Book Review: “Green” by Ted Dekker

Cover of "Green" by Ted Dekker.
Cover of “Green” by Ted Dekker.

I’m back with another book review, and this time I’m reviewing “Green” by Ted Dekker! This is the sequel to “White” and the last book in “The Circle” series. My past reviews of the other books in this series haven’t been great, but I hope that this book will be at least a satisfying ending! Here’s the summary so we know what “Green” is about:

“AS FORETOLD BY ANCIENT PROPHETS, an apocalypse destroyed Earth during the twenty-first century. But two thousand years later Elyon set upon the earth a new Adam. This time, however, He gave humanity an advantage. What was once unseen became seen. It was good and it was called…”Green.”

But the evil Teeleh bided his time in a Black Forest.

Then, when least expected, a twenty-four year old named Thomas Hunter fell asleep in our world and woke up in that future Black Forest. A gateway was opened for Teeleh to ravage the land. Devastated by the ruin, Thomas Hunter and his Circle swore to fight the dark scourge until their dying breath.

But now The Circle has lost hope. Samuel, Thomas Hunter’s cherished son, has turned his back on his father. He gathers the dark forces to wage a final war. Thomas is crushed and desperately seeks a way back to our reality to find the one elusive hope that could save them all.

Enter an apocalyptic story like none you have read. A story with links to our own history so shocking that you will forget you are in another world at all. Welcome to “GREEN.” Book Zero.

FOUR NOVELS. TWO WORLDS. ONE STORY.”

Content Warning:

This book contains heavy mentions of Biblical elements throughout the story and worldbuilding, attempted drowning, graphic violence and actually-graphic character death. There are also a lot of misogynist happenings between Quorong and his wife in particular. If any of this content is unsettling to you, you may want to skip reading this book.

Plot Development: 2 out of 5 stars

For those unfamiliar with “The Circle” series, the point of the series is so that one can either read “Green” first before reading “Black,” “Red,” and “White,” or they can read “Black,” “Red” and “White” first before they read “Green.” I chose the latter option, mainly because I didn’t know that “Green” was originally written to be read first.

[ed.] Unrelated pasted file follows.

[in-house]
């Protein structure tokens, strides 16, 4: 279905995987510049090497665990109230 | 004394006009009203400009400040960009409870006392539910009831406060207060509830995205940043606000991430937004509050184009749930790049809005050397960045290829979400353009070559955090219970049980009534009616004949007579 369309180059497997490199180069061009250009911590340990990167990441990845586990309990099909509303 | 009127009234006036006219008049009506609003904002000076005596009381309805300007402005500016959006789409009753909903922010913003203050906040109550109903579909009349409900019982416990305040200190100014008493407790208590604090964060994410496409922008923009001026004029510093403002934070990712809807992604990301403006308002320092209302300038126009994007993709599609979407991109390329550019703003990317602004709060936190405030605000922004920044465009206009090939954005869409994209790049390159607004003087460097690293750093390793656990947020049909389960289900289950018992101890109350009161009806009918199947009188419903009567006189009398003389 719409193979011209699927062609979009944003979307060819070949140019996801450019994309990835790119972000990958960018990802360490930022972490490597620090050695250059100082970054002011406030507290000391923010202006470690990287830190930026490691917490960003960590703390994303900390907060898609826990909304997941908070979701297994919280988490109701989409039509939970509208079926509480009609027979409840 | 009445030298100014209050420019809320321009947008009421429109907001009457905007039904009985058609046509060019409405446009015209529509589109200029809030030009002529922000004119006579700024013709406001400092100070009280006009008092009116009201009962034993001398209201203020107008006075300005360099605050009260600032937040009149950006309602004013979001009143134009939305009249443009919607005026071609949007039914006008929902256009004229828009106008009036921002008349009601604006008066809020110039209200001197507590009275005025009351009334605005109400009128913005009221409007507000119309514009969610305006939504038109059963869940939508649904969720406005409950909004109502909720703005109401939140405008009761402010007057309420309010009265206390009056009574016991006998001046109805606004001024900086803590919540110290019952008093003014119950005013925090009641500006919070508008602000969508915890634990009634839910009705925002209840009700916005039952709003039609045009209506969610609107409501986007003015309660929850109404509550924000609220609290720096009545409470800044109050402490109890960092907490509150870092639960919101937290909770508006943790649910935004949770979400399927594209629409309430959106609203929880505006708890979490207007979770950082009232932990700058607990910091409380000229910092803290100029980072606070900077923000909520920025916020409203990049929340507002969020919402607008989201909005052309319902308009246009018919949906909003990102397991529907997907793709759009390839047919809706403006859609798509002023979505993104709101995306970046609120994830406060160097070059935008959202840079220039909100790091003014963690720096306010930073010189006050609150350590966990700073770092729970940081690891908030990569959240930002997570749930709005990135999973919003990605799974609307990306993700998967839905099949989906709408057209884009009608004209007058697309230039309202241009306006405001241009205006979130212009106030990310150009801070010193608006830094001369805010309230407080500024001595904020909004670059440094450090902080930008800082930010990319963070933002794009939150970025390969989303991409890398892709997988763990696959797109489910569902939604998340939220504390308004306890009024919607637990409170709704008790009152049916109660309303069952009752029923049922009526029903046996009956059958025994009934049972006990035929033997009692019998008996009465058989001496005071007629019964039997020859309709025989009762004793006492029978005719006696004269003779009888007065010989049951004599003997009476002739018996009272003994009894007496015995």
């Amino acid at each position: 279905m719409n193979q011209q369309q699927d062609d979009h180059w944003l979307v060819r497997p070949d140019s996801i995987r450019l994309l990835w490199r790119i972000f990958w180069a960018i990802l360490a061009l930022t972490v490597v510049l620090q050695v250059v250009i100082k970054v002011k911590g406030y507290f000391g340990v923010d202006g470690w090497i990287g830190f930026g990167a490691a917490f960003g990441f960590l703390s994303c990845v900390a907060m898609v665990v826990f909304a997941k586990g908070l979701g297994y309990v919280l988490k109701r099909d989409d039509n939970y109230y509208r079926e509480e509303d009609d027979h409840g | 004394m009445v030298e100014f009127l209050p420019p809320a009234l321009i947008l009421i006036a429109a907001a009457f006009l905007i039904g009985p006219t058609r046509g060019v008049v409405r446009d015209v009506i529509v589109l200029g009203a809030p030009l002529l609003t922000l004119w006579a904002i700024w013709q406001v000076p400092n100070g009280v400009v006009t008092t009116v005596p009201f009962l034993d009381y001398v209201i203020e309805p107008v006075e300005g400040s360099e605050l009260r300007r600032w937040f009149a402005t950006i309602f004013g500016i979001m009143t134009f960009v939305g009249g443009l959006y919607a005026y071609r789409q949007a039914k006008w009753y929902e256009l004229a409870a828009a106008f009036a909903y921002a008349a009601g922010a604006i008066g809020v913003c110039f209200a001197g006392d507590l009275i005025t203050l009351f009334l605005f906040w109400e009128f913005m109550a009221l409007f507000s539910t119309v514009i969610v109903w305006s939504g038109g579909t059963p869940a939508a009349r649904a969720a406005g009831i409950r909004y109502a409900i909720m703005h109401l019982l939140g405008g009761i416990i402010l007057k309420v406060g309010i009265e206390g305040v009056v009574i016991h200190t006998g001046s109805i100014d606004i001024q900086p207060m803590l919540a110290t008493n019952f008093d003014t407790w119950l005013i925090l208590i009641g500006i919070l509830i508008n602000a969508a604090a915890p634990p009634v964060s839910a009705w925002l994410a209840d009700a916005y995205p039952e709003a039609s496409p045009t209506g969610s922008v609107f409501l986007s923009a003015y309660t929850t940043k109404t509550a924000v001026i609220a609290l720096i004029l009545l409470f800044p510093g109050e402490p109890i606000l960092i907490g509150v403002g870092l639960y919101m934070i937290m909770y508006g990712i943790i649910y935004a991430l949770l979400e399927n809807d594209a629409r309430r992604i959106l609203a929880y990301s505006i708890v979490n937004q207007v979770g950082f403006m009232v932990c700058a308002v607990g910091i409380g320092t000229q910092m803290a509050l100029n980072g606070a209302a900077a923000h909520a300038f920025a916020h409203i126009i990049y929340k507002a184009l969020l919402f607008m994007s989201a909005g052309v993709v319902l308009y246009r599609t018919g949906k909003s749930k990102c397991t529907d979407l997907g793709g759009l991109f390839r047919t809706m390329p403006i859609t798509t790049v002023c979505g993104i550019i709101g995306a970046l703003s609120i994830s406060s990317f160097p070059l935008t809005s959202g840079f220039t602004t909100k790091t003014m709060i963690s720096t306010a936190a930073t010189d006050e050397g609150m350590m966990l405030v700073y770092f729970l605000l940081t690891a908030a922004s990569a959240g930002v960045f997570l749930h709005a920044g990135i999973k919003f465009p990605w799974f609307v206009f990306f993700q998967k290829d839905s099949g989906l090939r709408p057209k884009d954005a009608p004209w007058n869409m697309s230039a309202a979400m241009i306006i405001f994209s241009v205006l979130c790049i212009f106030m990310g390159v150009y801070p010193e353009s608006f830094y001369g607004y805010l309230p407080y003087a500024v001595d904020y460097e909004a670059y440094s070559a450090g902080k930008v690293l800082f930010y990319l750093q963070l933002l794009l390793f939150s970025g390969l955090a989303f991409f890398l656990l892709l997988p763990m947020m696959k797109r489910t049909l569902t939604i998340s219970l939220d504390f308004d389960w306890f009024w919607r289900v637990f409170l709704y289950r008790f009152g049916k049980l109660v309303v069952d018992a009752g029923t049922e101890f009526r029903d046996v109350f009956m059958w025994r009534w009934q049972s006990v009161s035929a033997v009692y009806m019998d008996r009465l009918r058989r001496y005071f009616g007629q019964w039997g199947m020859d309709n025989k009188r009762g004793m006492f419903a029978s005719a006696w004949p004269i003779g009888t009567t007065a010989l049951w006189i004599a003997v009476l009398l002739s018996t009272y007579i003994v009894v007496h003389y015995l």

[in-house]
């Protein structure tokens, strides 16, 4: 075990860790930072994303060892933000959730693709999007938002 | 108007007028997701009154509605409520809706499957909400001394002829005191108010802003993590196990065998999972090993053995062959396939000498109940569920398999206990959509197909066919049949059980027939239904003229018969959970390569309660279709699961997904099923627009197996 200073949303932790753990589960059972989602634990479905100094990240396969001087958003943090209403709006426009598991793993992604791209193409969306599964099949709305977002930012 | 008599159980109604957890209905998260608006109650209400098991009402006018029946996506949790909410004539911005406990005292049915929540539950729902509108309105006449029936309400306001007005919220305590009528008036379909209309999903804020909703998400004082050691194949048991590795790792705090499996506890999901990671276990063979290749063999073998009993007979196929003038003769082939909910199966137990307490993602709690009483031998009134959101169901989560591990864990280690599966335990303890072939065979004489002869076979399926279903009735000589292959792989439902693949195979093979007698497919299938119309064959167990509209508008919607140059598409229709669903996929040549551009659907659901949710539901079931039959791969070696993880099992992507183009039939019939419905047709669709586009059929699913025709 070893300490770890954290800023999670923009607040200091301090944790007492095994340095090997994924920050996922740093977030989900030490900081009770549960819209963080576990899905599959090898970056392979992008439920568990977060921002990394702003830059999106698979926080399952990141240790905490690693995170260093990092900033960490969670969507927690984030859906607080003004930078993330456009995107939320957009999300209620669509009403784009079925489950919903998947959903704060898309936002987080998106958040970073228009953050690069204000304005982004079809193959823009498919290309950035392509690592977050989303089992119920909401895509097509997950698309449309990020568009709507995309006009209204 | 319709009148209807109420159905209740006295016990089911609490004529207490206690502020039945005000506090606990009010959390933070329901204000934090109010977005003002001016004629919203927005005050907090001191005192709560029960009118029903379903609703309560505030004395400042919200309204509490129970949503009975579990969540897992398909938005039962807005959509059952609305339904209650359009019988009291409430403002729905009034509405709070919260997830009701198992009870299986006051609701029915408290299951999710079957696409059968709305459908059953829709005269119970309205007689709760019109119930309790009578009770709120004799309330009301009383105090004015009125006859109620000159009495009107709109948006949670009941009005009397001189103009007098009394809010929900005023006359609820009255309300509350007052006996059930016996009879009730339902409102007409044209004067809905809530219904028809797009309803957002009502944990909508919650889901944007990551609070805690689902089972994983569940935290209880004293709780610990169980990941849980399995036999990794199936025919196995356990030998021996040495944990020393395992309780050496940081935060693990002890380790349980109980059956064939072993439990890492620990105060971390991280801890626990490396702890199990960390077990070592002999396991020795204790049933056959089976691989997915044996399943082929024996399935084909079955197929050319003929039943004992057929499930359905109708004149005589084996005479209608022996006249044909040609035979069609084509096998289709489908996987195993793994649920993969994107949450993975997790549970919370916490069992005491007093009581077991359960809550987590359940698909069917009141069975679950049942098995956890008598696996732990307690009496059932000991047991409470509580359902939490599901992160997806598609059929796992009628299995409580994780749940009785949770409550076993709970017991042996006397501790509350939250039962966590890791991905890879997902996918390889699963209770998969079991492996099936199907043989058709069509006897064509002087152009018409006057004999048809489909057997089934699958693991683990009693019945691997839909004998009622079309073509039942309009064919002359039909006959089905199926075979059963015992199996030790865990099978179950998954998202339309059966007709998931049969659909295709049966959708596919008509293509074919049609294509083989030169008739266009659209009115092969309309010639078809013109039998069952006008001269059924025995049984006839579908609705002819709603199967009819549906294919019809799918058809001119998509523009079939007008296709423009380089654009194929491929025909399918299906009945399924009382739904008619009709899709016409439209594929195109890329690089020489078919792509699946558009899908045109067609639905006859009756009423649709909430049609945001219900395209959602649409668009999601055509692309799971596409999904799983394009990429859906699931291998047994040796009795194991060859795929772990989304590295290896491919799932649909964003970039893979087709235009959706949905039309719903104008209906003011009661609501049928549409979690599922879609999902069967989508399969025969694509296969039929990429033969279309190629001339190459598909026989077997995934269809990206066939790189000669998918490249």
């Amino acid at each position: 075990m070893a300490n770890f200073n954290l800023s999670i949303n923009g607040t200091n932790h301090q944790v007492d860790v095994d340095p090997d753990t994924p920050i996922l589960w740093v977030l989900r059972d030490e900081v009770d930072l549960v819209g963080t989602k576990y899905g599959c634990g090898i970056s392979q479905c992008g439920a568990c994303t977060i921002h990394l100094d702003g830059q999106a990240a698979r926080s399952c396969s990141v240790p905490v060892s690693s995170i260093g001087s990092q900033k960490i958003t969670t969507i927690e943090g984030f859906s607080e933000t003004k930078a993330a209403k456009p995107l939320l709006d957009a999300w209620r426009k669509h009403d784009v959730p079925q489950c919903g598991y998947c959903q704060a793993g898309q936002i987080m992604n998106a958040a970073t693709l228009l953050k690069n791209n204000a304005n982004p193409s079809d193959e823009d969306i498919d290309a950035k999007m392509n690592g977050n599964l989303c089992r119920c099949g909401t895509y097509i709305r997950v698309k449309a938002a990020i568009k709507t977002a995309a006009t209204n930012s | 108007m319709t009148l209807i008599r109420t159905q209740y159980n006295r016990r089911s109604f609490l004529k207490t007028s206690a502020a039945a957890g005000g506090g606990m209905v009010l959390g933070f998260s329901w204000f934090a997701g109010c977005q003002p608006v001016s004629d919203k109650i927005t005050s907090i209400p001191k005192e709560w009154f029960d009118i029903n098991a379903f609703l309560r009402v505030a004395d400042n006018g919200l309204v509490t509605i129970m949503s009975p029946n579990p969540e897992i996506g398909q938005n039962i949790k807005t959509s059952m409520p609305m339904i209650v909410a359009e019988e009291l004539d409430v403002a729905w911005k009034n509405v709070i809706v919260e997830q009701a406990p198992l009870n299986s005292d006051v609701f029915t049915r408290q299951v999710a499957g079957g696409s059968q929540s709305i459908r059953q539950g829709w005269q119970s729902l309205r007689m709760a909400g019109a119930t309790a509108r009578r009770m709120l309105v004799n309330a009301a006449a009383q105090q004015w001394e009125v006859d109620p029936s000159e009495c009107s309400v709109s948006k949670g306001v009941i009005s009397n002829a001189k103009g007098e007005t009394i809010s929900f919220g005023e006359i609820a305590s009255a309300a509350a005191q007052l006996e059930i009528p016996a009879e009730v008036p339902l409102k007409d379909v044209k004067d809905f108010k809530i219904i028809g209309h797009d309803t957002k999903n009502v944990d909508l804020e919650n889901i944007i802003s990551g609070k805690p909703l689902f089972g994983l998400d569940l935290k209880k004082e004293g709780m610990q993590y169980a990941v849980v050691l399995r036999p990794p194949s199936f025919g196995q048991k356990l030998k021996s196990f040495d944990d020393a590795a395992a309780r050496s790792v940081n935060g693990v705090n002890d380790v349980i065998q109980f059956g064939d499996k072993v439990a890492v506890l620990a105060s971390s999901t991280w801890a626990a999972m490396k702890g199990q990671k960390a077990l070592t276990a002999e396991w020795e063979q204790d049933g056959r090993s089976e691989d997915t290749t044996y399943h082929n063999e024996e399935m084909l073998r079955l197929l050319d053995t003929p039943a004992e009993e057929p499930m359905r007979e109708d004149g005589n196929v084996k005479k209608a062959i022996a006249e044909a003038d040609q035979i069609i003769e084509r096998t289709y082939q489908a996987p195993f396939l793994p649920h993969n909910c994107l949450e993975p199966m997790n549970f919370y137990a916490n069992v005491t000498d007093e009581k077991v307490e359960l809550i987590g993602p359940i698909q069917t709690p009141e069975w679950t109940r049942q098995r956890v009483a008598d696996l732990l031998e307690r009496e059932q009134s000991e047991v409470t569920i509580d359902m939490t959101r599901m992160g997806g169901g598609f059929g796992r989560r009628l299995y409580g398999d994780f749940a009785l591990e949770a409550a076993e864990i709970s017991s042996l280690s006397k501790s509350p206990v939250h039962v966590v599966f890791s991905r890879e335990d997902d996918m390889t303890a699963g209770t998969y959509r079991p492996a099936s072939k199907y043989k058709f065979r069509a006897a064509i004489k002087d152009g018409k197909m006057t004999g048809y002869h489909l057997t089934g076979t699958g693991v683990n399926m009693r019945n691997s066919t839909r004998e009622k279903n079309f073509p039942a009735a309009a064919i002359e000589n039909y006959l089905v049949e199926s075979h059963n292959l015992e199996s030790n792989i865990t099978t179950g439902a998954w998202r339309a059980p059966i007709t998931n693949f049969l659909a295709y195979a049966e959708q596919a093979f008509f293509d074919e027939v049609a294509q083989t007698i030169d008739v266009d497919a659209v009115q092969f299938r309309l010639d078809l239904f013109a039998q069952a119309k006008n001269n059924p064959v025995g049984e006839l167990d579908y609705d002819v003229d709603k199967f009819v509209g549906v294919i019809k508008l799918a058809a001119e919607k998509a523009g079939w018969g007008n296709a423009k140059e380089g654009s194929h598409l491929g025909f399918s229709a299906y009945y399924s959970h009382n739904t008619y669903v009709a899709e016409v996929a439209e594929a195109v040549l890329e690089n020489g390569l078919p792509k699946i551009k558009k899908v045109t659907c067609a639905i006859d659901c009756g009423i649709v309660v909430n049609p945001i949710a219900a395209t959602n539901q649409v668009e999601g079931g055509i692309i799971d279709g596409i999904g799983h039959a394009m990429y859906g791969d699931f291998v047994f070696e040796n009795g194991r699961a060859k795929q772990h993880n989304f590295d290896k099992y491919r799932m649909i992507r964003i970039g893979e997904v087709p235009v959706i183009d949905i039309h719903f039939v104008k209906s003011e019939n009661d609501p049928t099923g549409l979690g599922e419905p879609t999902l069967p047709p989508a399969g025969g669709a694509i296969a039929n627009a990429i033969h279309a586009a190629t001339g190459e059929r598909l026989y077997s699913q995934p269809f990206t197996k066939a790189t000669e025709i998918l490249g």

The main plot itself surprisingly made sense most of the time. There was a clear main plotline, at least in the fantasy world. Unfortunately, the plotline in the main world did not mesh as well, partially due to the vast time-jump between the fantasy and real worlds. I also thought that the sideplots of Quorong’s family tension with Chelise and Patricia, as well as the family tension between Thomas and Samuel, felt overly melodramatic and mainly served to advance the main plot, rather than stand out as individual subplots.

Worldbuilding Development: 3 out of 5 stars

The book relied heavily on the Bibically-inspired worldbuilding to fuel its main story. In a way, it actually worked. Those familiar with Christianity and/or Bible stories may find some of the scenes that happen in this book to be very similar to those Bible stories. I won’t say which ones to avoid spoilers. However, this book is the heaviest in terms of Biblical elements for its worldbuilding. As a reader who has an understanding of Christianity and/or Bible stories before reading this book, I found those sections to be understandable.

However, some of the worldbuilding was a bit confusing and could use more depth. I didn’t understand why Elyon and the Horde had to be such fierce enemies (other than having opposing gods that is). I also thought all the parts involving drinking blood and getting bitten by literal vampire monsters at one point in the book felt too unbelievable for me as a reader to feel immersed in this world, too.

Character Development: 2 out of 5 stars

Like Woref from the previous book, I felt that Quorong also came off as a character who had no dimensions to him. The only traits about him that stuck out to me were that he worshipped the god opposing Elyon, he was completely sexist and/or misogynist, especially towards his own wife, and he was supposed to be the main antagonist. If the author wanted me to hate him, the author succeeded. I just wish that Quorong had some more depth overall.

As for Thomas, I felt that he had more development in terms of his relationships with others, especially with his son Samuel. As an individual, however, Thomas didn’t really have much development. I also thought Monique, Billy, Kara, and the other characters would have more time to develop.

Romance Development: 1 out of 5 stars

The romance between Billy and Janae felt way too fast. They barely knew each other at the beginning of the book, and then by three-quarters through, despite barely having any proper scenes together, they’re making out. That romance just made no sense to me whatsoever at all.

Overall, I’m rating this book 2.5 out of 5 stars!

“Green” was surprisingly better than the rest of the book in this series, and actually is the best book in the entire series. I wonder how my view of the series as a whole would be if I’d read “Green” first before the rest of the books in the series.

Have any of you read any of the books in “The Circle” series? Did you read “Green” first before the others, or did you read it last like I did? What did you think? Feel free to let me know in the comments!


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